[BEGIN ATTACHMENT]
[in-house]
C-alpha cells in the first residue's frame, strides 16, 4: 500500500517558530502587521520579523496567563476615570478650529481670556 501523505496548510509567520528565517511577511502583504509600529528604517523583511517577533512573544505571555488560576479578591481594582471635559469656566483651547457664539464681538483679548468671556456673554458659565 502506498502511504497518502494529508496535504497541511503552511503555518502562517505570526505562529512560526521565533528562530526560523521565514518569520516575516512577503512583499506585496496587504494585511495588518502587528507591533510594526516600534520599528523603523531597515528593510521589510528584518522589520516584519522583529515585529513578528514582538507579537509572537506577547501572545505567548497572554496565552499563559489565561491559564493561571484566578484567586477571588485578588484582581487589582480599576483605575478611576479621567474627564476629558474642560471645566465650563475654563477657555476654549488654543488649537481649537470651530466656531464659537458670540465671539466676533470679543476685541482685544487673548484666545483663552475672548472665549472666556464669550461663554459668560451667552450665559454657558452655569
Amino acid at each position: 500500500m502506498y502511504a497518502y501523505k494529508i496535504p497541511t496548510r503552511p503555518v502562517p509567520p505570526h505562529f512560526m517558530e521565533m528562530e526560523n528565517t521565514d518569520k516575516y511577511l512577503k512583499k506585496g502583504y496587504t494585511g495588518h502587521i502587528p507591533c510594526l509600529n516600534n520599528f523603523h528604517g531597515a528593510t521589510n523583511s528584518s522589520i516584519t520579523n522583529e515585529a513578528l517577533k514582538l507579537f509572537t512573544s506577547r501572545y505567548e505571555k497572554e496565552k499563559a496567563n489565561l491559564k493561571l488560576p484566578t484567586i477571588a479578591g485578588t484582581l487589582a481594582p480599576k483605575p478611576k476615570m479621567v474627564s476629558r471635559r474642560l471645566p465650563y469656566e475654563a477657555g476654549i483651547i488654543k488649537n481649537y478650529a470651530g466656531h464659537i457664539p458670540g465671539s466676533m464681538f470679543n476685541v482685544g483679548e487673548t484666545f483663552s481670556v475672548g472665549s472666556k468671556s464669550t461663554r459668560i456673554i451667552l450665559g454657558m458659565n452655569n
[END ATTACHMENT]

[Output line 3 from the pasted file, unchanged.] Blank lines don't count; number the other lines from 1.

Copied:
Amino acid at each position: 500500500m502506498y502511504a497518502y501523505k494529508i496535504p497541511t496548510r503552511p503555518v502562517p509567520p505570526h505562529f512560526m517558530e521565533m528562530e526560523n528565517t521565514d518569520k516575516y511577511l512577503k512583499k506585496g502583504y496587504t494585511g495588518h502587521i502587528p507591533c510594526l509600529n516600534n520599528f523603523h528604517g531597515a528593510t521589510n523583511s528584518s522589520i516584519t520579523n522583529e515585529a513578528l517577533k514582538l507579537f509572537t512573544s506577547r501572545y505567548e505571555k497572554e496565552k499563559a496567563n489565561l491559564k493561571l488560576p484566578t484567586i477571588a479578591g485578588t484582581l487589582a481594582p480599576k483605575p478611576k476615570m479621567v474627564s476629558r471635559r474642560l471645566p465650563y469656566e475654563a477657555g476654549i483651547i488654543k488649537n481649537y478650529a470651530g466656531h464659537i457664539p458670540g465671539s466676533m464681538f470679543n476685541v482685544g483679548e487673548t484666545f483663552s481670556v475672548g472665549s472666556k468671556s464669550t461663554r459668560i456673554i451667552l450665559g454657558m458659565n452655569n